The decline in external demand for Egypt’s labour raises fears

The decline in the demand for Egyptian labour and the delay in its ranking globally has raised growing popular concerns, especially as Egypt has for decades held a monopoly on exporting labour to Arab markets and workers were an important source of foreign currency. But that labour map changed after countries such as Iraq and Libya stopped importing workers due to political turmoil, as well as the decline of the Gulf’s economy. Member of the House of Representatives, Mona al-Shabrawi, addressed a parliamentary question to both the Prime Minister and the Minister of Manpower on the main reasons for the decline in demand for Egyptian workers abroad. The parliamentarian indicated that Egypt has fallen to sixth position after it was the fourth in the world to export labour abroad. Mona warned that “the decline in demand for Egyptian workers abroad has negative consequences for unemployment rates, and low remittances from Egyptians abroad of foreign currencies, which affects the Egyptian economy, especially as these transfers are one of the pillars of national income for Egypt.”

The Egyptian MP held the Ministry of Manpower responsible for “its role receding. After that Egypt was conducting intensive preparation and qualification courses for employment, this role was completely absent, and then the demand for Egyptian labour decreased.” According to the statistics of the Egyptian Ministry of Foreign Affairs until the end of 2017, the number of Egyptians abroad amounted to more than 10.3 million Egyptians, 68.4 per cent in Arab countries, 49.9 per cent of them in Saudi Arabia only, then Jordan at 17.8 per cent. The beginning of the decline in the demand for Egyptian workers abroad is due to the Saudi-Emirati war in Yemen that started in 2015, when Egyptian labour declined to 70 per cent, according to the head of the Division of Attaching Egyptian Workers Abroad in the Chamber of Commerce, Hamdi Imam. Imam clarified in press statements that Egypt had fallen to sixth position in the export of labour after it was ranked fourth globally, and reached less than 5 million workers, and attributed this to Egypt’s loss of large markets for Egyptian workers abroad. Despite the decrease in demand for Egyptian labour, official government figures indicate an increase in the percentage of remittances from Egyptians abroad. During the first five months of the current fiscal year, they reached $11.1 billion, compared to $9.9 billion in the same period of last fiscal year. This means an increase in remittances of $1.2 billion dollars, or 12.1 per cent, according to the Central Bank. This contradiction between the decline in employment abroad and the increase in remittances was a result of the high costs of accommodation for expatriates in countries such as Saudi Arabia, as a large number of them returned to their families in Egypt to reduce expenses. Therefore, what they were spending there was sent to Egypt, so the conversions increased, explained Abdul Rahim al-Morsi, Vice President of the Egyptian Work Abroad Division. Al-Morsi stated that most of the workers that were laid off during the past few years are surplus, temporary and unimportant labour in the markets abroad, according to Al Jazeera. He pointed out that active workers have retained their positions, and what is required is labour with special specifications, whose wages rise more than regular labour whose demand has decreased. He stressed that the drop in the price of oil affected development projects in the Gulf countries, and thus the demand for labour declined, in addition to the quality of the demand becoming focused on technicians, not craftsmen. He stressed that the decline began in 2016 and by 60 per cent to 70 per cent, which is a large number that should be a warning to parliament.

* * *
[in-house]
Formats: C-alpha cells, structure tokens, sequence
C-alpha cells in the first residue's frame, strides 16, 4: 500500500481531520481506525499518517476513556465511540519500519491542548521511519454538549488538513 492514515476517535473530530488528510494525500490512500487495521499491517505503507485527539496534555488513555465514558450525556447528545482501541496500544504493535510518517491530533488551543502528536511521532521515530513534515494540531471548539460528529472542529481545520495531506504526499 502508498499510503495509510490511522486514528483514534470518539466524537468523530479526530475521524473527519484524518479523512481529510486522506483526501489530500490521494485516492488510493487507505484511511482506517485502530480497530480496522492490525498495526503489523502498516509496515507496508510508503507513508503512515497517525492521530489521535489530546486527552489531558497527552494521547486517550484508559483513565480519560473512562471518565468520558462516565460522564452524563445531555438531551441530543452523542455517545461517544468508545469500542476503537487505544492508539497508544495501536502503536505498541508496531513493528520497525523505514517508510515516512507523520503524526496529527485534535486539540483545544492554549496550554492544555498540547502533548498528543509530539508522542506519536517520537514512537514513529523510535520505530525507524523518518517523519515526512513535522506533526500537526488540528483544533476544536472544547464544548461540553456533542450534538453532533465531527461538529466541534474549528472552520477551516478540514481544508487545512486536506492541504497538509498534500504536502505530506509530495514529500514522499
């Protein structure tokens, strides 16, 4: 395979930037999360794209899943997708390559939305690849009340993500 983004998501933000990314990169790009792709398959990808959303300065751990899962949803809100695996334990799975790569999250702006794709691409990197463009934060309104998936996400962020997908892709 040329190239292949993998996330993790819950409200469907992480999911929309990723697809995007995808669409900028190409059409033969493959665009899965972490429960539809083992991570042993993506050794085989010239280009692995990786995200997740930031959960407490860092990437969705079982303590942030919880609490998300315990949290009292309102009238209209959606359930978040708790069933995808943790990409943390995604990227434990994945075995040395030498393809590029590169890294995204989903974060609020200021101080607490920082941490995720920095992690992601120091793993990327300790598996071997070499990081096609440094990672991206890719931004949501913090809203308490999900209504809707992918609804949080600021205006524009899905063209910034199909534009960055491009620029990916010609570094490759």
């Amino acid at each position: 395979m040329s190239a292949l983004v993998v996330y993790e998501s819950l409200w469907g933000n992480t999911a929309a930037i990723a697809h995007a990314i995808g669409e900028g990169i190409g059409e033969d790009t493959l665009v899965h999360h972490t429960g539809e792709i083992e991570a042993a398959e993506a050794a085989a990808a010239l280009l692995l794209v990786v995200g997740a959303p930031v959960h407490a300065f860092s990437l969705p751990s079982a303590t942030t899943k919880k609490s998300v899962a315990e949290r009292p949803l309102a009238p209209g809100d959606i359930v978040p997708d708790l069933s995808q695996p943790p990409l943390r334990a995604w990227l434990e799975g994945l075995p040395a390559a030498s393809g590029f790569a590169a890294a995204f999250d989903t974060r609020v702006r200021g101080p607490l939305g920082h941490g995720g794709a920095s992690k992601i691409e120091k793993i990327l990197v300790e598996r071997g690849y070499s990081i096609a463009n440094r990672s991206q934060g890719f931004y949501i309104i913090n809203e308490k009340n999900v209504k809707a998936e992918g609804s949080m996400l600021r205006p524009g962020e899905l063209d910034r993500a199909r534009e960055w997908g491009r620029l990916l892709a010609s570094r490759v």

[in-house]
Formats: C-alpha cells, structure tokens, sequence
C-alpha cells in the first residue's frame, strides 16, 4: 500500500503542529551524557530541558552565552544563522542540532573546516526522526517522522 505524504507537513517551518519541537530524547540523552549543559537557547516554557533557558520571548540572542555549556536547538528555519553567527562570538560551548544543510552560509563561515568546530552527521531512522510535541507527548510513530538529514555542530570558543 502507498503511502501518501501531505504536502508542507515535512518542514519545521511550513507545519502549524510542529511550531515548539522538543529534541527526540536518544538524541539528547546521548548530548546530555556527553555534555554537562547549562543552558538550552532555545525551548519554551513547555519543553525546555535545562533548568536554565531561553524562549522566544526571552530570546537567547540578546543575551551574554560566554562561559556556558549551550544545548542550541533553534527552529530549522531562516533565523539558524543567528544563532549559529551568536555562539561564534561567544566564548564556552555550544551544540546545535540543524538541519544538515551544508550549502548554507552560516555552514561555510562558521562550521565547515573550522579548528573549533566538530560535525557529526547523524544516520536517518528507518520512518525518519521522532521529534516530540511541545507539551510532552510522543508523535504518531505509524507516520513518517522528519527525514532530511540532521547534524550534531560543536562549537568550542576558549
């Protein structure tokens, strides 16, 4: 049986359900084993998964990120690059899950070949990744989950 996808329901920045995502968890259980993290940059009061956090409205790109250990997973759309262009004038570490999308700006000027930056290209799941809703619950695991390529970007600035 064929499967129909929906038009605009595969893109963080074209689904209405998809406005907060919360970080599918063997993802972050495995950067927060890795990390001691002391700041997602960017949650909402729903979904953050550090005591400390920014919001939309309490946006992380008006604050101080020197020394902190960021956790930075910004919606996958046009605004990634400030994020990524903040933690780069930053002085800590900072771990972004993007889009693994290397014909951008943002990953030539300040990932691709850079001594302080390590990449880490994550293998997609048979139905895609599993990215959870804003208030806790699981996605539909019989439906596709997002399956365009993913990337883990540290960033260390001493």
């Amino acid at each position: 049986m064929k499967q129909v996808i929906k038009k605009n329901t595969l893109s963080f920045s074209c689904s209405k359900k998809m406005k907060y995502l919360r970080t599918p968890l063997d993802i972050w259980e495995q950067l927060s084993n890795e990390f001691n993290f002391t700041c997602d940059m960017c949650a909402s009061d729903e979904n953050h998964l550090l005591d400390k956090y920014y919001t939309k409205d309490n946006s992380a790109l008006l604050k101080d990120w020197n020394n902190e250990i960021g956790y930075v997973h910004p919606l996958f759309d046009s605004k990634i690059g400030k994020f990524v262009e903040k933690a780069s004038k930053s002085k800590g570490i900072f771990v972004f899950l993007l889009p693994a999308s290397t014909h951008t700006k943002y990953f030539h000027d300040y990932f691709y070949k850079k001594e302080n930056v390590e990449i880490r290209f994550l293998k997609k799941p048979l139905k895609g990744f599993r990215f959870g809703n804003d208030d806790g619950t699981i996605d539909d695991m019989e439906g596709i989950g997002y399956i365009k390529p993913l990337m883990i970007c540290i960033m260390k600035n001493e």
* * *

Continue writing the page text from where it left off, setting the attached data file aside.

On the other hand, the labour activist, Sayyid Hammad, attributed the decline in demand for Egyptian labour to the “difficult conditions that countries like Libya and Iraq are going through, as it was a large market for Egyptian labour, but it turned into a repellent market, so it increased the crisis of declining demand for Egyptian labour.” Hammad pointed out that among the reasons also is the retreat of trained workers, “at a time when the markets are looking for unusual workers, the conditions of workers in Egypt are not the best, the government does not meet the criteria of development, training, or qualification.” He listed the reasons for the decline, such as the Gulf States’ resorting to the cheaper Asian markets, and the blockade on Qatar, which was considered an important market for Egyptian labour.

Egyptian experts criticise the Egyptian regime’s dependence on the Gulf region alone, and therefore when the Gulf region started to pass through crises or changed its direction to the Asian workers, Egyptian workers were affected unexpectedly. Egyptian experts demand the implementation of modern training programmes for Egyptian workers, and that they should be trained to work in new, more stable markets to protect labour and thus the Egyptian community.